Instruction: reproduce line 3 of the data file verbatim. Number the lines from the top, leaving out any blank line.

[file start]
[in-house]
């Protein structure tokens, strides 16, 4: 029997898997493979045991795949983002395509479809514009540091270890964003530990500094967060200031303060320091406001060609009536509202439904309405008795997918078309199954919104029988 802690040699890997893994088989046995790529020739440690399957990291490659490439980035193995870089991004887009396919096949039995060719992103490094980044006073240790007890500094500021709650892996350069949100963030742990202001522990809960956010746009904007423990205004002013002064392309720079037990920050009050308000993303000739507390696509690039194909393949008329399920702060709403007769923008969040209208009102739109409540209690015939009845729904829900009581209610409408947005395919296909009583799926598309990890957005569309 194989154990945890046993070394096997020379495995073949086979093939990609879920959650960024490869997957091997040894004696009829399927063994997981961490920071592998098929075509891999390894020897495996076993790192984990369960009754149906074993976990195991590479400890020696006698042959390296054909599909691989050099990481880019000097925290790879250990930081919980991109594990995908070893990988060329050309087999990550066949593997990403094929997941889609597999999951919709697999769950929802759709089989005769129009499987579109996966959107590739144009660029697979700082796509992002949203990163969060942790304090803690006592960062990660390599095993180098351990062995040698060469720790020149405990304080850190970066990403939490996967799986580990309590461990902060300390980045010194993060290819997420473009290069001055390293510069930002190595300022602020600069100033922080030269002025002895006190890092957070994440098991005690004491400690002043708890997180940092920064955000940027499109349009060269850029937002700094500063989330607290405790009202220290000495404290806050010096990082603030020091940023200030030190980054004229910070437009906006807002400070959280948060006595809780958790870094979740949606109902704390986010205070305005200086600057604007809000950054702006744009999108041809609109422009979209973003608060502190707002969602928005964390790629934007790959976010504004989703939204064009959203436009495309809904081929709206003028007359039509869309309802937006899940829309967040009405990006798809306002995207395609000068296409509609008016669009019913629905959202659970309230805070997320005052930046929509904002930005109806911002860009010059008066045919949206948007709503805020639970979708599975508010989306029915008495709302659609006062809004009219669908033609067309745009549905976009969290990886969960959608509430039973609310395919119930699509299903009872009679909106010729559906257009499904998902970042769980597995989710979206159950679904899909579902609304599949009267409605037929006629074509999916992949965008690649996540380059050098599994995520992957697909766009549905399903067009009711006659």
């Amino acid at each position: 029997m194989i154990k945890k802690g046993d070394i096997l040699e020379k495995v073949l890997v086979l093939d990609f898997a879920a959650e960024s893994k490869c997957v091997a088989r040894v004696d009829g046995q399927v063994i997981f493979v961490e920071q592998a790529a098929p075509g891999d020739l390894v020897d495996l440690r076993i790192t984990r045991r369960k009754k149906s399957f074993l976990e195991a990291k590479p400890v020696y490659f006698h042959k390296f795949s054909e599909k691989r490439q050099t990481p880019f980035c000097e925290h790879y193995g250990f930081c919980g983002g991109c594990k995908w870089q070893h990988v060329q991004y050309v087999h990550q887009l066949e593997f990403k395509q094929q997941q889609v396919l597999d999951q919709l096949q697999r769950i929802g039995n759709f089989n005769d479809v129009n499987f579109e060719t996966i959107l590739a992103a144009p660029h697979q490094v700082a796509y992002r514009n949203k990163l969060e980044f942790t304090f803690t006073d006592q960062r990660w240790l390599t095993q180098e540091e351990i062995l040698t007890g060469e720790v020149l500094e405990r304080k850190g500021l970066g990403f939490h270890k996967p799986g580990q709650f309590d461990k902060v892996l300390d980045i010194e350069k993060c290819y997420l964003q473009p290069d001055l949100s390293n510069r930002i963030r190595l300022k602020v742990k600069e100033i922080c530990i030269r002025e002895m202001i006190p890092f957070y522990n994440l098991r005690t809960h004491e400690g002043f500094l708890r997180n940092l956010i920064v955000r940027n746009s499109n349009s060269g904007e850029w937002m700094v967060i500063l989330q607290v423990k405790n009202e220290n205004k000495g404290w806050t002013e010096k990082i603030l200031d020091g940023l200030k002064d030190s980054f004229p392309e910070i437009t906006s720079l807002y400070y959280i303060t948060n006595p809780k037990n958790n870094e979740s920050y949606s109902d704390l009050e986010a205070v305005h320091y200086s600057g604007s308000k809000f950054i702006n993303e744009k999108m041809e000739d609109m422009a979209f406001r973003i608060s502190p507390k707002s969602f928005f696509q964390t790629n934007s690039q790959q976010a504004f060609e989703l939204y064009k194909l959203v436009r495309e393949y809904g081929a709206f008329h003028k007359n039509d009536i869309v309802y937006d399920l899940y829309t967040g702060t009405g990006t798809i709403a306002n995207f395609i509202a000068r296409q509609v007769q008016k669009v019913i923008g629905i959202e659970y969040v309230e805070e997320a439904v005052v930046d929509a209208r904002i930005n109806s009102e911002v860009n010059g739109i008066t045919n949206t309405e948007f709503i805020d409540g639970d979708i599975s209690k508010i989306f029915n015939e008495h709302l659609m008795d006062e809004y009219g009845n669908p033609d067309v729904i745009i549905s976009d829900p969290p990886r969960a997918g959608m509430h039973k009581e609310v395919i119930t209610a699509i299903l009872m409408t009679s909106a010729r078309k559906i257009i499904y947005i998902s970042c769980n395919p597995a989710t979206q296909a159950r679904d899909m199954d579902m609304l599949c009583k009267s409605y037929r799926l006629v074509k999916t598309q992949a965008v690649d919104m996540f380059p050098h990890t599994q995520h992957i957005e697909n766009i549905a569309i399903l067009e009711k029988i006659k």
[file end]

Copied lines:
């Amino acid at each position: 029997m194989i154990k945890k802690g046993d070394i096997l040699e020379k495995v073949l890997v086979l093939d990609f898997a879920a959650e960024s893994k490869c997957v091997a088989r040894v004696d009829g046995q399927v063994i997981f493979v961490e920071q592998a790529a098929p075509g891999d020739l390894v020897d495996l440690r076993i790192t984990r045991r369960k009754k149906s399957f074993l976990e195991a990291k590479p400890v020696y490659f006698h042959k390296f795949s054909e599909k691989r490439q050099t990481p880019f980035c000097e925290h790879y193995g250990f930081c919980g983002g991109c594990k995908w870089q070893h990988v060329q991004y050309v087999h990550q887009l066949e593997f990403k395509q094929q997941q889609v396919l597999d999951q919709l096949q697999r769950i929802g039995n759709f089989n005769d479809v129009n499987f579109e060719t996966i959107l590739a992103a144009p660029h697979q490094v700082a796509y992002r514009n949203k990163l969060e980044f942790t304090f803690t006073d006592q960062r990660w240790l390599t095993q180098e540091e351990i062995l040698t007890g060469e720790v020149l500094e405990r304080k850190g500021l970066g990403f939490h270890k996967p799986g580990q709650f309590d461990k902060v892996l300390d980045i010194e350069k993060c290819y997420l964003q473009p290069d001055l949100s390293n510069r930002i963030r190595l300022k602020v742990k600069e100033i922080c530990i030269r002025e002895m202001i006190p890092f957070y522990n994440l098991r005690t809960h004491e400690g002043f500094l708890r997180n940092l956010i920064v955000r940027n746009s499109n349009s060269g904007e850029w937002m700094v967060i500063l989330q607290v423990k405790n009202e220290n205004k000495g404290w806050t002013e010096k990082i603030l200031d020091g940023l200030k002064d030190s980054f004229p392309e910070i437009t906006s720079l807002y400070y959280i303060t948060n006595p809780k037990n958790n870094e979740s920050y949606s109902d704390l009050e986010a205070v305005h320091y200086s600057g604007s308000k809000f950054i702006n993303e744009k999108m041809e000739d609109m422009a979209f406001r973003i608060s502190p507390k707002s969602f928005f696509q964390t790629n934007s690039q790959q976010a504004f060609e989703l939204y064009k194909l959203v436009r495309e393949y809904g081929a709206f008329h003028k007359n039509d009536i869309v309802y937006d399920l899940y829309t967040g702060t009405g990006t798809i709403a306002n995207f395609i509202a000068r296409q509609v007769q008016k669009v019913i923008g629905i959202e659970y969040v309230e805070e997320a439904v005052v930046d929509a209208r904002i930005n109806s009102e911002v860009n010059g739109i008066t045919n949206t309405e948007f709503i805020d409540g639970d979708i599975s209690k508010i989306f029915n015939e008495h709302l659609m008795d006062e809004y009219g009845n669908p033609d067309v729904i745009i549905s976009d829900p969290p990886r969960a997918g959608m509430h039973k009581e609310v395919i119930t209610a699509i299903l009872m409408t009679s909106a010729r078309k559906i257009i499904y947005i998902s970042c769980n395919p597995a989710t979206q296909a159950r679904d899909m199954d579902m609304l599949c009583k009267s409605y037929r799926l006629v074509k999916t598309q992949a965008v690649d919104m996540f380059p050098h990890t599994q995520h992957i957005e697909n766009i549905a569309i399903l067009e009711k029988i006659k």